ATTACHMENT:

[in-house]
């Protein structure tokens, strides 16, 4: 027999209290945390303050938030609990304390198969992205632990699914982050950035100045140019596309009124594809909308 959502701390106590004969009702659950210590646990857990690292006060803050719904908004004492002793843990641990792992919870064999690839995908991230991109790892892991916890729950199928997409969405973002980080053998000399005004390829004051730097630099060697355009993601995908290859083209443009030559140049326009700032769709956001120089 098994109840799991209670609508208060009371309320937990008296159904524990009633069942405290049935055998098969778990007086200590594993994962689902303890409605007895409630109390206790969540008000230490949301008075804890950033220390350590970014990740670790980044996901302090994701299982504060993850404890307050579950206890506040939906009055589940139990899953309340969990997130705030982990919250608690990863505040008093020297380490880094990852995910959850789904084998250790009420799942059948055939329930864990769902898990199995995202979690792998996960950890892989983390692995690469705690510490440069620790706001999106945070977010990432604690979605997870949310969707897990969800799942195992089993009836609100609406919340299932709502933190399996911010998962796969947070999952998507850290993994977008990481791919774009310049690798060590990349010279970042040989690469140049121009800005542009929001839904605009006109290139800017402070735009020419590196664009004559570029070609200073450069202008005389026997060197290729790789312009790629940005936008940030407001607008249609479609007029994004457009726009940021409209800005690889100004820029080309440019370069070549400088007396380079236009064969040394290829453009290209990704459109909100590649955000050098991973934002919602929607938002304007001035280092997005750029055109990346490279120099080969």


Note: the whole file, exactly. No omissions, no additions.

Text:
[in-house]
């Protein structure tokens, strides 16, 4: 027999209290945390303050938030609990304390198969992205632990699914982050950035100045140019596309009124594809909308 959502701390106590004969009702659950210590646990857990690292006060803050719904908004004492002793843990641990792992919870064999690839995908991230991109790892892991916890729950199928997409969405973002980080053998000399005004390829004051730097630099060697355009993601995908290859083209443009030559140049326009700032769709956001120089 098994109840799991209670609508208060009371309320937990008296159904524990009633069942405290049935055998098969778990007086200590594993994962689902303890409605007895409630109390206790969540008000230490949301008075804890950033220390350590970014990740670790980044996901302090994701299982504060993850404890307050579950206890506040939906009055589940139990899953309340969990997130705030982990919250608690990863505040008093020297380490880094990852995910959850789904084998250790009420799942059948055939329930864990769902898990199995995202979690792998996960950890892989983390692995690469705690510490440069620790706001999106945070977010990432604690979605997870949310969707897990969800799942195992089993009836609100609406919340299932709502933190399996911010998962796969947070999952998507850290993994977008990481791919774009310049690798060590990349010279970042040989690469140049121009800005542009929001839904605009006109290139800017402070735009020419590196664009004559570029070609200073450069202008005389026997060197290729790789312009790629940005936008940030407001607008249609479609007029994004457009726009940021409209800005690889100004820029080309440019370069070549400088007396380079236009064969040394290829453009290209990704459109909100590649955000050098991973934002919602929607938002304007001035280092997005750029055109990346490279120099080969």